Olympian Goddess of the Hunt and the Moon

Artemis was the Olympian goddess of the hunt, the moon, wildlife and childbirth.


Artemis was the goddess of the hunt and the moon. She was also goddess of wildlife and patron of hunters. She was associated with chastity – being a virgin herself – but also with childbirth and the protection of children and newly born animals. She protected women who had just given birth, but was also the one responsible for a woman’s death during or after childbirth. When women died a sudden and painless death, they were believed to have been slain by the goddess’s arrows.

Physical Features, Symbols and Character

Artemis is depicted as a beautiful young woman carrying a quiver, a bow and arrow and often accompanied by a stag or hunting dog. Her main attribute is the crescent or full moon.
Artemis is an excellent hunter and spends her days hunting in the forests, mountains and dells, accompanied by wood Nymphs.
Like Athena and Hestia, Artemis is immune to love.
Both Artemis are Apollo were quick to punish those who were impious or who challenged their superiority, or to defend their mother’s honour.


Leto got pregnant from Zeus and began a long search of a place to give birth in. Wherever she turned, they turned her down for fear of Hera’s wrath. Finally she came to Delos (a small, barren island off Mykonos), who agreed to let her give birth there. On some accounts Apollo was born first, while on others Artemis was born a day earlier and helped Apollo’s childbirth.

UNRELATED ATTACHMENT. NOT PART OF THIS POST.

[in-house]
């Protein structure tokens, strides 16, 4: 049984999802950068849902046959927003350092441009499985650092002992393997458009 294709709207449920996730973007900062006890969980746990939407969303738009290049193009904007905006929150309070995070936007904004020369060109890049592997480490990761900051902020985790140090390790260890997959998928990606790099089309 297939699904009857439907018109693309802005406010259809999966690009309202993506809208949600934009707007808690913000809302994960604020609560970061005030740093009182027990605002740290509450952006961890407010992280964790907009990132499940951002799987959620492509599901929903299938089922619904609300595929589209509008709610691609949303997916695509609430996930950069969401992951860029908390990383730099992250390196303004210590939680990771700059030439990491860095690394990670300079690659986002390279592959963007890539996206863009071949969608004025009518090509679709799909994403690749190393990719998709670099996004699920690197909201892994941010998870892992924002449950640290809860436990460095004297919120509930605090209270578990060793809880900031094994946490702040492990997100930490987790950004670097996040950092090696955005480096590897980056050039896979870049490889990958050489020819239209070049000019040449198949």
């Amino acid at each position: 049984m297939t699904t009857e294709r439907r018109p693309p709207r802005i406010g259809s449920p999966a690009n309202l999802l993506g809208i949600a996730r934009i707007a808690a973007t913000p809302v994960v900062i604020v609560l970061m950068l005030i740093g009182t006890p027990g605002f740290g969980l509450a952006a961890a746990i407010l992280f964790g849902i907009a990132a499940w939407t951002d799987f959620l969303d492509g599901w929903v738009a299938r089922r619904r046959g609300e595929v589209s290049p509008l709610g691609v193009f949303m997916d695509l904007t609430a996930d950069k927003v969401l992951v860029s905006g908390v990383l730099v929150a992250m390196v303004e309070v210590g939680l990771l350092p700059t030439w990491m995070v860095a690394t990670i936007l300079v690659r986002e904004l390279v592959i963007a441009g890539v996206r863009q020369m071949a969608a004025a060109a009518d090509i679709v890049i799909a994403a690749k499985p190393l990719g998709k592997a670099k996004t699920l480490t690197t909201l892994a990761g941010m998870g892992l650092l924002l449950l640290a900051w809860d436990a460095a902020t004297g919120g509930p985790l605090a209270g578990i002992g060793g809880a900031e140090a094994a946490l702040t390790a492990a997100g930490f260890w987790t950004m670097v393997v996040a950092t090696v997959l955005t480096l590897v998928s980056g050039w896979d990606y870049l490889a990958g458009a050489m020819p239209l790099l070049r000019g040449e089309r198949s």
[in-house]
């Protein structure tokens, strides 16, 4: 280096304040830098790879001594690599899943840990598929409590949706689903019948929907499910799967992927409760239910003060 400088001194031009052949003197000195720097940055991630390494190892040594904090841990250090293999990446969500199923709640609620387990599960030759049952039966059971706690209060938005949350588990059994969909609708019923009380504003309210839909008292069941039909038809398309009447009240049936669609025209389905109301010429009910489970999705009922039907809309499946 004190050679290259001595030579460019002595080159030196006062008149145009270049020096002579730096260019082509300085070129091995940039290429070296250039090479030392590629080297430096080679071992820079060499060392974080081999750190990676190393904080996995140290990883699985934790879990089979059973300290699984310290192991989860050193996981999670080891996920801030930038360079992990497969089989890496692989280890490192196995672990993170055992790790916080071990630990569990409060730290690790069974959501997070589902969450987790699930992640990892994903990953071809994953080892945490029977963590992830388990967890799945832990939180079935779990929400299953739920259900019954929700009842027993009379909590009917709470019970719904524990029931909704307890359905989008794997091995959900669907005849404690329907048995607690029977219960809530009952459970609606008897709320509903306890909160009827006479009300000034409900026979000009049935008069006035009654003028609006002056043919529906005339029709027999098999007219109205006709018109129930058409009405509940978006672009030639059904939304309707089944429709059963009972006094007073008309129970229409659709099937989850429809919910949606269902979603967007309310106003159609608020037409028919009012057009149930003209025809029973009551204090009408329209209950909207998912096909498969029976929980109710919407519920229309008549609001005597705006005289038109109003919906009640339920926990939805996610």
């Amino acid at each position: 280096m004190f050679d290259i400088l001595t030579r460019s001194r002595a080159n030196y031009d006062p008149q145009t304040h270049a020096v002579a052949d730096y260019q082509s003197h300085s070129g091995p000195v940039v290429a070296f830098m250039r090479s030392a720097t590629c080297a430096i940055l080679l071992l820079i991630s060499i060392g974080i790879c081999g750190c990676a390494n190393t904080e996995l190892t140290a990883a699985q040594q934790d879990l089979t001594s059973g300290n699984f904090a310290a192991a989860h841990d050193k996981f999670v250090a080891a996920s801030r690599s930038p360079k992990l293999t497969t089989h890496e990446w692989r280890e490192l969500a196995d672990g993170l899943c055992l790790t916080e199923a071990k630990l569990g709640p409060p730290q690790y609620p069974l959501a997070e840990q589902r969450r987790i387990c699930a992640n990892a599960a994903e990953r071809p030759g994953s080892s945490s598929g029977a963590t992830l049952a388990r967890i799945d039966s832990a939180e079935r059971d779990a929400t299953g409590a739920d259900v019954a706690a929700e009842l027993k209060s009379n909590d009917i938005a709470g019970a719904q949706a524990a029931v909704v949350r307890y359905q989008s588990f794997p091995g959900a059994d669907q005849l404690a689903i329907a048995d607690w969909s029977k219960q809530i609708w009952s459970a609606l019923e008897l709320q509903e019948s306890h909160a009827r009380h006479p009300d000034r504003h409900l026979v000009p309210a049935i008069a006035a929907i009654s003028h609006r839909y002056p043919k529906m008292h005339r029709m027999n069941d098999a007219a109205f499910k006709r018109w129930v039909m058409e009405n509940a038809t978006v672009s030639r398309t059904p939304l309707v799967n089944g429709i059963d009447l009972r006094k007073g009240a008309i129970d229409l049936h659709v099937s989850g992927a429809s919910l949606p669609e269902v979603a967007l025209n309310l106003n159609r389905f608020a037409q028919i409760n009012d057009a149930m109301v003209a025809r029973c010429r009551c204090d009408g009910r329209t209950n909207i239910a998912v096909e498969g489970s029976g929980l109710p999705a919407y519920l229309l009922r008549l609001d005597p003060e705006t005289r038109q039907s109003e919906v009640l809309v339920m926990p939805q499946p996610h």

Artemis at a Glance
Roman nameDiana
Rules over - In charge ofthe Hunt, Forests, Dells and Hills, Newly born animals, the Moon, Archery, Childbirth
SymbolsBow, Arrows, Stag, Hunting dog, the Moon
Sacred AnimalsDeer, Bear
ParentsZeus and Leto
Notable SiblingsApollo, Ares, Athena, Aphrodite, Dionysus, Hebe, Hermes, Helen of Troy, Hephaestus, the Muses

In the Trojan War Artemis, like her brother Apollo, sided with the Trojans. During the war, the opposing gods also clashed, and Hera unarmed Artemis and struck her with her own quiver, demonstrating her power as a ruling goddess.

Artemis and Iphigenia

Agamemnon, king of Mycenae, killed a stag while – unknowingly – being in one of the goddess’s sacred groves. He also boasted that his aim at the shot was better than Artemis’s. The goddess took offence and ceased all winds, keeping the Greeks from setting sail for Troy. In order to appease the goddess, Agamemnon’s most beautiful daughter, Iphigenia, was to be sacrificed. At the very last minute Artemis saved her by making her vanquish and substituting a deer in her place. The goddess transferred Iphigenia to the land of the Taurians (modern Crimea), where she became a priestess at Artemis’s temple.

Artemis and Niobe

Niobe, wife of king Amphion of Thebes, boasted that she had more children than Leto and that her children were more beautiful. Apollo and Artemis avenged their mother by killing Niobe’s children with their arrows; Apollo shot the male children and Artemis the female ones.


The origins of the name “Artemis” are unclear and might not be Greek, as the goddess possibly originated from Asia Minor. Artemis was also called “Cynthia”, from her birthplace, Mount Cynthus on Delos. Also, similar to her brother, Apollo, Artemis was called “Phoebe” (Φοῖβη), meaning “bright”, the name of her grandmother.

Classical Sources

Hippolytus and Iphigenia in Tauris. Homeric Hymn to Artemis, Apollodorus’s Library, Hesiod’s Theogony, Homer’s Iliad and Odyssey, Hyginus’s Fabulae, Ovid’s Metamorphoses.